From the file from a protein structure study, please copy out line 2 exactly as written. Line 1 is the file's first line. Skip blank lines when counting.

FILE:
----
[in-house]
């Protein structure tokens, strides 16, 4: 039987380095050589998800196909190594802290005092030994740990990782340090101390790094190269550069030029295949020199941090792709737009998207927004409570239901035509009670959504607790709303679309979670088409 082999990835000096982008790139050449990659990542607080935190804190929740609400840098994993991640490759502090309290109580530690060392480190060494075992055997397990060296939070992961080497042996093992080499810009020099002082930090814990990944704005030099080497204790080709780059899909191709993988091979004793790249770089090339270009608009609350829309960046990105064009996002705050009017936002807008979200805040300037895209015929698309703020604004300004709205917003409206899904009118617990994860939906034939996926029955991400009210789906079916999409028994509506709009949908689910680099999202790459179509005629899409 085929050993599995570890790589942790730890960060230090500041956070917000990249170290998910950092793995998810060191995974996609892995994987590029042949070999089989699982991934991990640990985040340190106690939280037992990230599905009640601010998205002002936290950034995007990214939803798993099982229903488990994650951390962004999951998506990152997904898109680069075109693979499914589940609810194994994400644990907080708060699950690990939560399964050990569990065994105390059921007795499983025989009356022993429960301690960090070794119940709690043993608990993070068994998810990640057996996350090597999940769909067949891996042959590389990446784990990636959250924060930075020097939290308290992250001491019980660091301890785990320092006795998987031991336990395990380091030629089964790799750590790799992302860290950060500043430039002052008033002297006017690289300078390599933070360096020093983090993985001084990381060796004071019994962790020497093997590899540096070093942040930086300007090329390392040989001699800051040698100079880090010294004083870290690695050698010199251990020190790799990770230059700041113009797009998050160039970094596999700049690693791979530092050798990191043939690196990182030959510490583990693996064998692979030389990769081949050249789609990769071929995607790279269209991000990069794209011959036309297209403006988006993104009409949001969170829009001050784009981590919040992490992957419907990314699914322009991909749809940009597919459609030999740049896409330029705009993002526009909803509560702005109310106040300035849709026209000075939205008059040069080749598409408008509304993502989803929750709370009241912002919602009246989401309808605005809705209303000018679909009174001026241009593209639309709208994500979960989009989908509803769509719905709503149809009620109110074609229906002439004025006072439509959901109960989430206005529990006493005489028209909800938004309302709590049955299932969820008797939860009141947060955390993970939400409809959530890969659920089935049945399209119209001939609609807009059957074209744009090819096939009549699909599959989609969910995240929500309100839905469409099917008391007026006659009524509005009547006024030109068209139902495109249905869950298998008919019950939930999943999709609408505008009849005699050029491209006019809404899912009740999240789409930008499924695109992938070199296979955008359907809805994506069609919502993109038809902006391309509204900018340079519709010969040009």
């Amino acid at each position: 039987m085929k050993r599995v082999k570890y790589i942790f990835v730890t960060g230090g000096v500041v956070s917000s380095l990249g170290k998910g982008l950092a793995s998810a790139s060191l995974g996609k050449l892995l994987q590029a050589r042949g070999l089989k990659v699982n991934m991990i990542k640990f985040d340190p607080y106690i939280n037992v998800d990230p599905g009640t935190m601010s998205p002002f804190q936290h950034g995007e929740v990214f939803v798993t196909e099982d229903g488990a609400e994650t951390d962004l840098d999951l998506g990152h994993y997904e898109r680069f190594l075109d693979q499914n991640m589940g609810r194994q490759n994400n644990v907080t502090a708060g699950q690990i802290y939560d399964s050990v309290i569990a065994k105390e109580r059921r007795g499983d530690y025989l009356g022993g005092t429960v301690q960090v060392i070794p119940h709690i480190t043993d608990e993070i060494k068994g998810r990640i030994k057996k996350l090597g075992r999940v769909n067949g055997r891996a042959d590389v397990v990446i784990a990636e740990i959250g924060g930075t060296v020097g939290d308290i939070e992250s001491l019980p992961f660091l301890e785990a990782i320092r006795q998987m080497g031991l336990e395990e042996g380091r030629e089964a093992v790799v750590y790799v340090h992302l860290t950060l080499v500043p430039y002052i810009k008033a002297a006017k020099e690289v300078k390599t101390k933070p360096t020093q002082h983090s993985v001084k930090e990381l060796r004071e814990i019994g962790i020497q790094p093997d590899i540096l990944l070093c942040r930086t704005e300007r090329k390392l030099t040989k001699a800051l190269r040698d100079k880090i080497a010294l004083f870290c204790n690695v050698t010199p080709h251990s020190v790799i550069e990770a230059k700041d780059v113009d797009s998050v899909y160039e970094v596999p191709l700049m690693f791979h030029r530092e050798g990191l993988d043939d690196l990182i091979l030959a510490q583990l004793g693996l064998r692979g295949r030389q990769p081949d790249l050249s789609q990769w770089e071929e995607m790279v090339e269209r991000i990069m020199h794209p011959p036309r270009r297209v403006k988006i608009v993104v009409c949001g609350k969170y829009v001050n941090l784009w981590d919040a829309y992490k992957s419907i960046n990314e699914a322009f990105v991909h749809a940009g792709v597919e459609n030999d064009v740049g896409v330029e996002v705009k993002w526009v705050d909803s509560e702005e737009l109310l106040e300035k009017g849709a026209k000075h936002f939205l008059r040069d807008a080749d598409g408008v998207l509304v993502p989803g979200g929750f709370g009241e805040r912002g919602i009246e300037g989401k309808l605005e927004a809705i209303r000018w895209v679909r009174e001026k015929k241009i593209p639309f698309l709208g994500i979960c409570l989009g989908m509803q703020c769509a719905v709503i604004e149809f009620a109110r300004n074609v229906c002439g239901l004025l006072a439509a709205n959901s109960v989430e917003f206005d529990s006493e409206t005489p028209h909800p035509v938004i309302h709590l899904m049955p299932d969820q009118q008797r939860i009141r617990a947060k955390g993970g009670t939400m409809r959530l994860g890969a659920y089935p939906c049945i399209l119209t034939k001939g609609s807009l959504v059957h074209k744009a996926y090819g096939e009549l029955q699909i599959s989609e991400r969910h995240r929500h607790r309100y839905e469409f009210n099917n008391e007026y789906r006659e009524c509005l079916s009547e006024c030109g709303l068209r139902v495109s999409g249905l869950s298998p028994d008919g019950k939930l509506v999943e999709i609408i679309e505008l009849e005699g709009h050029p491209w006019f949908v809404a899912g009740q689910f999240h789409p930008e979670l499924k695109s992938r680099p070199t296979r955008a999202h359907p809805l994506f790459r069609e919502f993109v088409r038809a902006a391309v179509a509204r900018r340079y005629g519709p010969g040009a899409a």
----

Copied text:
């Protein structure tokens, strides 16, 4: 039987380095050589998800196909190594802290005092030994740990990782340090101390790094190269550069030029295949020199941090792709737009998207927004409570239901035509009670959504607790709303679309979670088409 082999990835000096982008790139050449990659990542607080935190804190929740609400840098994993991640490759502090309290109580530690060392480190060494075992055997397990060296939070992961080497042996093992080499810009020099002082930090814990990944704005030099080497204790080709780059899909191709993988091979004793790249770089090339270009608009609350829309960046990105064009996002705050009017936002807008979200805040300037895209015929698309703020604004300004709205917003409206899904009118617990994860939906034939996926029955991400009210789906079916999409028994509506709009949908689910680099999202790459179509005629899409 085929050993599995570890790589942790730890960060230090500041956070917000990249170290998910950092793995998810060191995974996609892995994987590029042949070999089989699982991934991990640990985040340190106690939280037992990230599905009640601010998205002002936290950034995007990214939803798993099982229903488990994650951390962004999951998506990152997904898109680069075109693979499914589940609810194994994400644990907080708060699950690990939560399964050990569990065994105390059921007795499983025989009356022993429960301690960090070794119940709690043993608990993070068994998810990640057996996350090597999940769909067949891996042959590389990446784990990636959250924060930075020097939290308290992250001491019980660091301890785990320092006795998987031991336990395990380091030629089964790799750590790799992302860290950060500043430039002052008033002297006017690289300078390599933070360096020093983090993985001084990381060796004071019994962790020497093997590899540096070093942040930086300007090329390392040989001699800051040698100079880090010294004083870290690695050698010199251990020190790799990770230059700041113009797009998050160039970094596999700049690693791979530092050798990191043939690196990182030959510490583990693996064998692979030389990769081949050249789609990769071929995607790279269209991000990069794209011959036309297209403006988006993104009409949001969170829009001050784009981590919040992490992957419907990314699914322009991909749809940009597919459609030999740049896409330029705009993002526009909803509560702005109310106040300035849709026209000075939205008059040069080749598409408008509304993502989803929750709370009241912002919602009246989401309808605005809705209303000018679909009174001026241009593209639309709208994500979960989009989908509803769509719905709503149809009620109110074609229906002439004025006072439509959901109960989430206005529990006493005489028209909800938004309302709590049955299932969820008797939860009141947060955390993970939400409809959530890969659920089935049945399209119209001939609609807009059957074209744009090819096939009549699909599959989609969910995240929500309100839905469409099917008391007026006659009524509005009547006024030109068209139902495109249905869950298998008919019950939930999943999709609408505008009849005699050029491209006019809404899912009740999240789409930008499924695109992938070199296979955008359907809805994506069609919502993109038809902006391309509204900018340079519709010969040009």